THERE was once a poor woman who had a son, who much wished to travel, but his mother said, "How canst thou travel? We have no money at all for thee to take away with thee." Then said the son, "I will manage very well for myself; I will always say, Not much, not much, not much."
So he walked for a long time and always said, "Not much, not much, not much." Then he passed by a company of fishermen and said, "God speed you! not much, not much, not much." "What sayst thou churl, 'not much?"' And when the net was drawn out they had not caught much fish. So one of them fell on the youth with a stick and said, "Hast thou never seen me threshing?" "What ought I to say, then?" asked the youth. "Thou must say, 'Get it full, get it full.'" After this he again walked a long time, and said, "Get it full, get it full," until he came to the gallows, where they had got a poor sinner whom they were about to hang. Then said he, "Good morning; get it full, get it full." "What sayst thou, knave, get it full? Dost thou want to make out that there are still more wicked people in the world is not this enough?" And he again got some blows on his back. "What am I to say, then?" said he. "Thou must say, may God have pity on the poor soul."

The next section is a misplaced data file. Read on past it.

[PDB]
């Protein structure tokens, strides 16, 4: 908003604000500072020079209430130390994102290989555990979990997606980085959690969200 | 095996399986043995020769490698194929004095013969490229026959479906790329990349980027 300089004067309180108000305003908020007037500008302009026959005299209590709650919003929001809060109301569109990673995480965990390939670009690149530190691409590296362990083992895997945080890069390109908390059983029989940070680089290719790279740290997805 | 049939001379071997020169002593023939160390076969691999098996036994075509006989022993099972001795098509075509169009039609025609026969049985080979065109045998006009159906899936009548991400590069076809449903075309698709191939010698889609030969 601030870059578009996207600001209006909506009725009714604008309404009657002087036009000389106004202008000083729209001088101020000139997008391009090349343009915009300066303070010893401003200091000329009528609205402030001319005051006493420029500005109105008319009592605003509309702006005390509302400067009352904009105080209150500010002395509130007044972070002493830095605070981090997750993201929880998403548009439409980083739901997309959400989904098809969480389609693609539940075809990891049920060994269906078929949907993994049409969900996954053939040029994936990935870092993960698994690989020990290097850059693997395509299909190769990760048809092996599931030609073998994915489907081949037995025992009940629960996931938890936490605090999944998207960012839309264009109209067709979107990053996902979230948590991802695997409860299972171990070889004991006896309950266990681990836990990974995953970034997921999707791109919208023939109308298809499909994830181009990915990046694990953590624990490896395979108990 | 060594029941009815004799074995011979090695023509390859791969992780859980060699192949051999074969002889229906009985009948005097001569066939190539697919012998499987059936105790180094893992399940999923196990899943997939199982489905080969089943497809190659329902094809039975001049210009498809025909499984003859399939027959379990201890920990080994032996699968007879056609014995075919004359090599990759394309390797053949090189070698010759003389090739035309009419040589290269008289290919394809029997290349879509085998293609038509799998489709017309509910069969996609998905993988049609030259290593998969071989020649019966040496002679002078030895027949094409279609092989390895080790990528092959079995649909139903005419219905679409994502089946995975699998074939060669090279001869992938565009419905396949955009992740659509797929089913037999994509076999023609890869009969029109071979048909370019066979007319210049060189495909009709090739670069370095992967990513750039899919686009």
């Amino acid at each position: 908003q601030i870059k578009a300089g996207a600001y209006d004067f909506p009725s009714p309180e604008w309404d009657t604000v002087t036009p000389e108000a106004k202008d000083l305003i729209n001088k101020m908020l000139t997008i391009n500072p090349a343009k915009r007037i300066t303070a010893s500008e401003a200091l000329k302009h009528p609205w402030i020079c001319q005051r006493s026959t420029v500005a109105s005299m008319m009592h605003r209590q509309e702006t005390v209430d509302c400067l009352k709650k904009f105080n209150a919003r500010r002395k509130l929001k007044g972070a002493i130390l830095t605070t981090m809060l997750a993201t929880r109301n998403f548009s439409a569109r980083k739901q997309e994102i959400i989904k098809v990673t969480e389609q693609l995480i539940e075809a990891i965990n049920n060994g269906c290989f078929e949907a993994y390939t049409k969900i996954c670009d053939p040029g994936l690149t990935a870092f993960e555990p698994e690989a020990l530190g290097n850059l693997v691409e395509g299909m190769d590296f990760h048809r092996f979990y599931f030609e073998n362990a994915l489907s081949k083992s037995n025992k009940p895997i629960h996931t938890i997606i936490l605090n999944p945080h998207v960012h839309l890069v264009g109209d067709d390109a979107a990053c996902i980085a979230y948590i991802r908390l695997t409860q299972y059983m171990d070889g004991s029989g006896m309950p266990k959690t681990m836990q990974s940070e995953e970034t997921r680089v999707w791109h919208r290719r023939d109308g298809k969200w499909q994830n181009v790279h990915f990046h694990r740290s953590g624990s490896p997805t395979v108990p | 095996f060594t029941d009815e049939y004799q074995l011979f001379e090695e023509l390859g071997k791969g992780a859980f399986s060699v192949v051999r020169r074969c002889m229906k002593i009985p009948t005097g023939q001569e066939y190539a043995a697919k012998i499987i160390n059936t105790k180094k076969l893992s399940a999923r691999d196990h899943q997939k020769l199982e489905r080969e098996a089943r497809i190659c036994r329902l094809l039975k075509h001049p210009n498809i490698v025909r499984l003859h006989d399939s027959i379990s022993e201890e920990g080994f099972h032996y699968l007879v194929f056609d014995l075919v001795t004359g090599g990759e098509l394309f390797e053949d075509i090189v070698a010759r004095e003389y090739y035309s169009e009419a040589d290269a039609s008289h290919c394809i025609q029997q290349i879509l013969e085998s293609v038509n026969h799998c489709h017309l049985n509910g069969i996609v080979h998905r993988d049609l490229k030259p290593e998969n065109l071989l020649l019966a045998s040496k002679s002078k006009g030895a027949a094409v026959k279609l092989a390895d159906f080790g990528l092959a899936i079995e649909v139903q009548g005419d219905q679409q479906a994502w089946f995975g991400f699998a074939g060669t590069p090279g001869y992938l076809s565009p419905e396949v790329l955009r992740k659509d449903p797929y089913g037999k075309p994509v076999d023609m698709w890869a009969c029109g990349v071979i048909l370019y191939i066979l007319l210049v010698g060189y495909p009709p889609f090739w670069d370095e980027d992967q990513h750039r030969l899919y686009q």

Again the youth walked on for a long while and said, "May God have pity on the poor soul!" Then he came to a pit by which stood a knacker who was cutting up a horse. The youth said, "Good morning; God have pity on the poor soul!" "What dost thou say, thou ill-tempered knave?" and the knacker gave him such a box on the ear, that he could not see out of his eyes. "What am I to say, then?" "Thou must say, 'There lies the carrion in the pit!'"
So he walked on, and always said, "There lies the carrion in the pit, there lies the carrion in the pit." And he came to a cart full of people, so he said, "Good morning, there lies the carrion in the pit!" Then the cart pushed him into a hole, and the driver took his whip and cracked it upon the youth, till he was forced to crawl back to his mother, and as long as he lived he never went out a-travelling again.
Grimm, Jacob and Wilhelm. Household Tales. Margaret Hunt, translator. London: George Bell, 1884, 1892. 2 volumes.